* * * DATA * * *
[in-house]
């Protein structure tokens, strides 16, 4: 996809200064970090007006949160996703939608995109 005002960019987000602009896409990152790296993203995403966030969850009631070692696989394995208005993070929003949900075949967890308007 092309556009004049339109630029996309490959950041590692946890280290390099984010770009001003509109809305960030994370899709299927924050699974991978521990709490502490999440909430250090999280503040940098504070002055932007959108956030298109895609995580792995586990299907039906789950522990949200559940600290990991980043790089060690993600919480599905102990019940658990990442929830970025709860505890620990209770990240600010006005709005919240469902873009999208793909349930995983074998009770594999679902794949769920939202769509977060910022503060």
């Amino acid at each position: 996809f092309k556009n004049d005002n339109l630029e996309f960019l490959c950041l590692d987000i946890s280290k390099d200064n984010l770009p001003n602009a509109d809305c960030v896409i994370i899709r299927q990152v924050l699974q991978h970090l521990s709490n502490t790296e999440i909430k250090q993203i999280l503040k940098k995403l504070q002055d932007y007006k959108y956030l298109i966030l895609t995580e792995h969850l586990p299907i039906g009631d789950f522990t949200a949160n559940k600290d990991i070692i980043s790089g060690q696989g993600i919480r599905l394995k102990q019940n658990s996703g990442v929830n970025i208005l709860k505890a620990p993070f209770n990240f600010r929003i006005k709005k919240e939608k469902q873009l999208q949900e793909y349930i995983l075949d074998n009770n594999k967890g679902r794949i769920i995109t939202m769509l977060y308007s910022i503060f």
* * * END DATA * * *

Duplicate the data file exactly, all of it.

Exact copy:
[in-house]
């Protein structure tokens, strides 16, 4: 996809200064970090007006949160996703939608995109 005002960019987000602009896409990152790296993203995403966030969850009631070692696989394995208005993070929003949900075949967890308007 092309556009004049339109630029996309490959950041590692946890280290390099984010770009001003509109809305960030994370899709299927924050699974991978521990709490502490999440909430250090999280503040940098504070002055932007959108956030298109895609995580792995586990299907039906789950522990949200559940600290990991980043790089060690993600919480599905102990019940658990990442929830970025709860505890620990209770990240600010006005709005919240469902873009999208793909349930995983074998009770594999679902794949769920939202769509977060910022503060």
């Amino acid at each position: 996809f092309k556009n004049d005002n339109l630029e996309f960019l490959c950041l590692d987000i946890s280290k390099d200064n984010l770009p001003n602009a509109d809305c960030v896409i994370i899709r299927q990152v924050l699974q991978h970090l521990s709490n502490t790296e999440i909430k250090q993203i999280l503040k940098k995403l504070q002055d932007y007006k959108y956030l298109i966030l895609t995580e792995h969850l586990p299907i039906g009631d789950f522990t949200a949160n559940k600290d990991i070692i980043s790089g060690q696989g993600i919480r599905l394995k102990q019940n658990s996703g990442v929830n970025i208005l709860k505890a620990p993070f209770n990240f600010r929003i006005k709005k919240e939608k469902q873009l999208q949900e793909y349930i995983l075949d074998n009770n594999k967890g679902r794949i769920i995109t939202m769509l977060y308007s910022i503060f």